The Kingdom of Saudi Arabia ranks first on the strength of investor protection index at 6.7, compared to UAE that scored 5.0, and Qatar that scored 4.3. In 2009, Saudi Arabia, bolstered investor protection with new regulations. Earlier this year, the UAE passed reforms that strengthen investors by providing additional disclosure requirements for related-party transactions, and allowing them to sue directors if these transactions are unsafe on the stock exchange.
UAE makes it the easiest to get the juice flowing for your business, and electricity is one of the staples from the get-go.
The UAE topped the vast majority of the indicators that determine ease of getting electricity, so it’s no surprise that it’s a regional powerhouse. It only takes three procedures in the United Arab Emirates to get an electricity connection. Its regional competitors Qatar and Saudi Arabia both require four, and fellow GCC state Kuwait requires seven. While it takes 61 days for Saudi Arabia, and 90 days for Qatar, it takes the UAE just 35 days to get electricity. The UAE recently omitted mandatory site inspections- playing a huge role in easing access to power.
Your New Digs
Registering your newest property acquisition is the least arduous in UAE- it’s a creatively easy process compared to other nations in the area.
The UAE ranked first when it comes to ease of registering property, requiring only two procedures, alongside Oman and Bahrain. Kuwait and Lebanon require eight, and Qatar requiring seven. It only takes six days for the UAE to register property, two more than Saudi Arabia. Sudan is ranked third in that indicator, requiring only nine days. While it only costs 0.4% of property value in the UAE, and 0.3% in Qatar, Saudi Arabia is ranked top at 0, which perhaps indicates Saudi Arabia’s interest in significant increasing its economic growth.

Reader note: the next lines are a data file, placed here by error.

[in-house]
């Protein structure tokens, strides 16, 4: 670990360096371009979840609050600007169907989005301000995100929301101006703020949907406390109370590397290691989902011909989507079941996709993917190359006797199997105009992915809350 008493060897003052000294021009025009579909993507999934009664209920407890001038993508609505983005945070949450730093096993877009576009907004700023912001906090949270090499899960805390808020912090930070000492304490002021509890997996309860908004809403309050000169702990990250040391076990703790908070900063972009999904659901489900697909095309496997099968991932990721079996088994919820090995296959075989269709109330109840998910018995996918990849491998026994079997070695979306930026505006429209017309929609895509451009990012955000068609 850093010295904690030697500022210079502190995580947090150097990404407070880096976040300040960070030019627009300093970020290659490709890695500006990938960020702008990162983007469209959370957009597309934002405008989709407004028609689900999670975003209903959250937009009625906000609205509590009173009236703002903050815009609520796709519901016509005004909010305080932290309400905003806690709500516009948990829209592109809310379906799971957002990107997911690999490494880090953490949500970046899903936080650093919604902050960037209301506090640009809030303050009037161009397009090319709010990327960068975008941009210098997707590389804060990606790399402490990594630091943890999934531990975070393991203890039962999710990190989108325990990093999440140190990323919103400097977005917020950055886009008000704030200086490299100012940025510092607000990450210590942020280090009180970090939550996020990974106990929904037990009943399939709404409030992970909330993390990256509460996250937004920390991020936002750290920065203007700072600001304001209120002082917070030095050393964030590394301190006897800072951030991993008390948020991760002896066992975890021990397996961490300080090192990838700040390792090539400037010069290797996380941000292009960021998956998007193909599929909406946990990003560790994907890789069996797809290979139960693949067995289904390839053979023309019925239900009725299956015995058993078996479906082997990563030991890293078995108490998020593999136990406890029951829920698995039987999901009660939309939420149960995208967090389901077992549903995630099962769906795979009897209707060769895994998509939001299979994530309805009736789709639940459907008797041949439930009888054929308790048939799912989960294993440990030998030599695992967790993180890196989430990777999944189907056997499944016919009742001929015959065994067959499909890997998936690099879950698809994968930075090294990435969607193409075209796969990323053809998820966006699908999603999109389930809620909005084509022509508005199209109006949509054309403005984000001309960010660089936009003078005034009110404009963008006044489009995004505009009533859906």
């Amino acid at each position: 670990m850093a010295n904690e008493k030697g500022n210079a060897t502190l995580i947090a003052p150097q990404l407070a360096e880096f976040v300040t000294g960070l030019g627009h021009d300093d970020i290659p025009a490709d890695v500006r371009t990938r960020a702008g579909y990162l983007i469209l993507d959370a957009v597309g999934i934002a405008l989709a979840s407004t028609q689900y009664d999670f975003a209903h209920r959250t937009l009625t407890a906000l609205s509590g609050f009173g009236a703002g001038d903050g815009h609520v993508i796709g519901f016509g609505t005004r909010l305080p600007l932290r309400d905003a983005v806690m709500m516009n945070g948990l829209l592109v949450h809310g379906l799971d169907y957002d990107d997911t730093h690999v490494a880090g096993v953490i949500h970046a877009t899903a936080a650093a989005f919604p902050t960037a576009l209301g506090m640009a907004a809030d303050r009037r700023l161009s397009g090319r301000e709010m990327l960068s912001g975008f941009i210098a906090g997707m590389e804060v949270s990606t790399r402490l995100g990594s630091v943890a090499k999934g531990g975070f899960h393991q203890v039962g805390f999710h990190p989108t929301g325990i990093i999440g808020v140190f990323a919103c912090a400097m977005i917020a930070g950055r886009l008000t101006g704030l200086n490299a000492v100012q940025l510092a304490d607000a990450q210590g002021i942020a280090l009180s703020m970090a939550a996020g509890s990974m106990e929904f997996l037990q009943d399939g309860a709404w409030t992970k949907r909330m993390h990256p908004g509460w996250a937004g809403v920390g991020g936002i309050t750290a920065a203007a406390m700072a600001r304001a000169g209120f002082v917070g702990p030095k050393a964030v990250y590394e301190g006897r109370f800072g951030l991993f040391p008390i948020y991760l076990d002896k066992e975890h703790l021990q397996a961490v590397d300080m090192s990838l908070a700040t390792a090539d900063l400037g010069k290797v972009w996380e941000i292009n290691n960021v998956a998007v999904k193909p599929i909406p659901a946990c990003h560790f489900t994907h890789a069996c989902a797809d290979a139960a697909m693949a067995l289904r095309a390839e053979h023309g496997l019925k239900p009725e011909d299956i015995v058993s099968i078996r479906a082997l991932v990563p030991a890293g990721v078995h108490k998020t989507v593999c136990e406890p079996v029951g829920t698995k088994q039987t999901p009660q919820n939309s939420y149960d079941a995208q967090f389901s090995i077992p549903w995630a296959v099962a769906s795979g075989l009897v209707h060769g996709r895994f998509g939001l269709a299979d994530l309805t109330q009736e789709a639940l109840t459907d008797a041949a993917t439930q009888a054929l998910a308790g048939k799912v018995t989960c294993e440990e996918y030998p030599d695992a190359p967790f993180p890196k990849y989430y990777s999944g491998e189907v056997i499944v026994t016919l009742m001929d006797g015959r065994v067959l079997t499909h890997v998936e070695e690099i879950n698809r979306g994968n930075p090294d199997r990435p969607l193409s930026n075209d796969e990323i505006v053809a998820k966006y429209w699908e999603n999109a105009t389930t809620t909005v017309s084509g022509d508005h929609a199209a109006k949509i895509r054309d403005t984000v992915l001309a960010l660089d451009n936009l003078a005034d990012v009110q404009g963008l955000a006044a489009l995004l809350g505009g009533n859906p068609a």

Fist Bump: You’re Solid
If you’re based in Bahrain, then you’re luckily ranked first when it comes to ease of dealing with insolvency.
The island GCC state’s insolvency process is relatively efficient, taking 2.5 years as opposed to the UAE’s 3.5 years, Saudi Arabia’s 2.8 years, and Kuwait’s 4.2 years. With the UAE and Saudi Arabia requiring 20% and 22% of the estate in costs, Bahrain requires only 10%. Oman tops this indicator, only requiring 4%. Bahrain showed the fastest recovery rate, with 67.4 cents on the dollar. Qatar is second at 55.6, but the UAE and Arabia showed much slower rates at 29.4 and 28.3 cents respectively.
In the region, when you’ve got to shell out your dues, Qatar makes it the easiest to get you in the clear.
This ranking might be unexpected for some given the UAE’s ease on taxes for businesses, which is evident as it only takes 12 hours to pay taxes as opposed to 41 in Qatar. Like the UAE, Qatar only imposes four tax payments, but Saudi Arabia only imposes three. A key indicator that shows Qatar’s ease in paying taxes is its total corporate tax rate: Qatar imposes only an 11.3% tax rate, as opposed to the UAE’s 14.9%, and Saudi 14.5%. The UAE is pushing for greater ease, having setting up an online filing and payment system for social security contributions in 2013. What about rates? Egypt increased the corporate tax rate to 42.6%.